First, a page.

Let’s go back in time one week.
Joe Kramarz has an 89-year-old friend, Jack Rogers, who does Bloomsday every year. But Rogers had major back surgery not long ago and it did not look like he would be able to take part in the 2012 event.
Finally, he got his doctor’s OK to ride the course in a well-padded wheelchair. Kramarz and several others volunteered to push.
But when Team Rogers got to the starting area last Sunday, Kramarz realized he had forgotten the wheelchair’s foot supports. So Kramarz’ wife, Becky, found a discarded pair of sweatpants in a tree and they fashioned a sling for Rogers’ feet.
With Rogers walking much of Doomsday Hill and again at the finish, their time was 2 hours and 40 minutes.
During peak flow the Spokane River sounds like … : “Thunderous applause,” wrote Melody Edwards.
Secret to not thinking about burglary while camping: “Simple,” wrote Jenny McMaster. “I manage with the three M’s: Margaritas, martinis and mojitos.”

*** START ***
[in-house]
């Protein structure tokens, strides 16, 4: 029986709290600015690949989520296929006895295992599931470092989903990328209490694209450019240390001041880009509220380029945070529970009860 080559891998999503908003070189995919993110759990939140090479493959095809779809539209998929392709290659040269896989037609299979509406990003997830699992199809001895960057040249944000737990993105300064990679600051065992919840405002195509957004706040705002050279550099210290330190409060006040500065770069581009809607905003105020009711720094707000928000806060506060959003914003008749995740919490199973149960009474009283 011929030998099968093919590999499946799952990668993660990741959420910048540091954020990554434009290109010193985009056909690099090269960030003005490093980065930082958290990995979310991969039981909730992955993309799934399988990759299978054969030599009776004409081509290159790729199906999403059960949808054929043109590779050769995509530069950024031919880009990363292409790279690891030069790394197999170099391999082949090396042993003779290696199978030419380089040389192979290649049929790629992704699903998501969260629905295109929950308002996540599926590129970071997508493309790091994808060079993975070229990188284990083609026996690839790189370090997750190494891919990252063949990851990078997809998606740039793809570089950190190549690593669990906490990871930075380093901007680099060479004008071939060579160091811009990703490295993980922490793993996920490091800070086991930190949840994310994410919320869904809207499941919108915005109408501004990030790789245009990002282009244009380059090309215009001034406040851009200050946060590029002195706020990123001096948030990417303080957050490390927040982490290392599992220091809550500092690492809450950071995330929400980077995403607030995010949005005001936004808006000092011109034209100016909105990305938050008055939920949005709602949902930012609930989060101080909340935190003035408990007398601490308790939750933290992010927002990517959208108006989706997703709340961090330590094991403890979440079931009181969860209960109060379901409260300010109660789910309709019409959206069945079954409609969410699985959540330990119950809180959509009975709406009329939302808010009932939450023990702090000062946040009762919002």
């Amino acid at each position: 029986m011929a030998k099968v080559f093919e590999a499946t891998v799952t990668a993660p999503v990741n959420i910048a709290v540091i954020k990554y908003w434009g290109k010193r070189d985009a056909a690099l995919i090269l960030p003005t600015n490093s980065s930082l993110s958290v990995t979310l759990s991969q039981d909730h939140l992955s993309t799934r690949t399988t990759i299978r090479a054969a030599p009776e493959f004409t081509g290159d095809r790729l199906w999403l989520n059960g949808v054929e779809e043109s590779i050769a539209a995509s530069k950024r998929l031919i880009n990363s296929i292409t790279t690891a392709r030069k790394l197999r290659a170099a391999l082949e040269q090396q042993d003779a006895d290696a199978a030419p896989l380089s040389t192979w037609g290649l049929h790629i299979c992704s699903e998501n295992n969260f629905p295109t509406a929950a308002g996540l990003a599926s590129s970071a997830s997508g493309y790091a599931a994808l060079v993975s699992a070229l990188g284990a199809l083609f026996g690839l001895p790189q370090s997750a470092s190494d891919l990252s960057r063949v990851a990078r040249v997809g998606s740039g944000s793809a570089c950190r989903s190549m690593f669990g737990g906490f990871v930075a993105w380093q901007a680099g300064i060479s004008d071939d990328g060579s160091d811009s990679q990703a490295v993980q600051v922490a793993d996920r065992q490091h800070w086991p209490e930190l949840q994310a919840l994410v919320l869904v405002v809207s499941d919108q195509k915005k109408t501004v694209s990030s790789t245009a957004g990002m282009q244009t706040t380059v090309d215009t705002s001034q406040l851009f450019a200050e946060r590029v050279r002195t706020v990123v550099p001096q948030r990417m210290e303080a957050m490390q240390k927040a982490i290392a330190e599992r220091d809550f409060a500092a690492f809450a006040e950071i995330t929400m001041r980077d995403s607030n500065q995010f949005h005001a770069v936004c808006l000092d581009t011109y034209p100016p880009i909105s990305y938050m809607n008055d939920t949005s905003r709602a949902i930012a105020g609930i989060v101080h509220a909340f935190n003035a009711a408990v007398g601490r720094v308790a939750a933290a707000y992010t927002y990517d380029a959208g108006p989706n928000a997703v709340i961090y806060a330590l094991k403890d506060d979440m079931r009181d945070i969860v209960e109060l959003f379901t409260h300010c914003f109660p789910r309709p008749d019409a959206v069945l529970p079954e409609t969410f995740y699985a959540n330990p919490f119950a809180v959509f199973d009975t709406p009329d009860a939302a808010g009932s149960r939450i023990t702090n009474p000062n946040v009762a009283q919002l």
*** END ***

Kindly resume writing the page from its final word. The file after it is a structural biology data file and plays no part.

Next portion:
Making it to the end of a challenging exercise session: “I think about giving birth,” wrote Genny McKinley. “In fact, I use that a lot when faced with a difficult task. I think, OK, I’ve been through labor and delivery three times. I can do this.”
Today’s Slice question: One night last week when I was on the phone with my mother, I jotted down a short list of items she wanted from the store. My wife later said she would pick them up the next day.
But when it came time for her to consult the grocery list I had scribbled, deciphering my writing wasn’t easy. My mother had asked for one-quarter pound of sliced deli ham. To my wife’s eye, though, what I wrote initially looked like “14 pounds” — a lot of ham for a light-eating elderly woman who lives by herself. She eventually figured it out.
But I suspect that not all grocery list confusion gets headed off at the pass. So here’s the question.
In your family, what did a misreading of a shopping list produce in the way of unexpected purchases?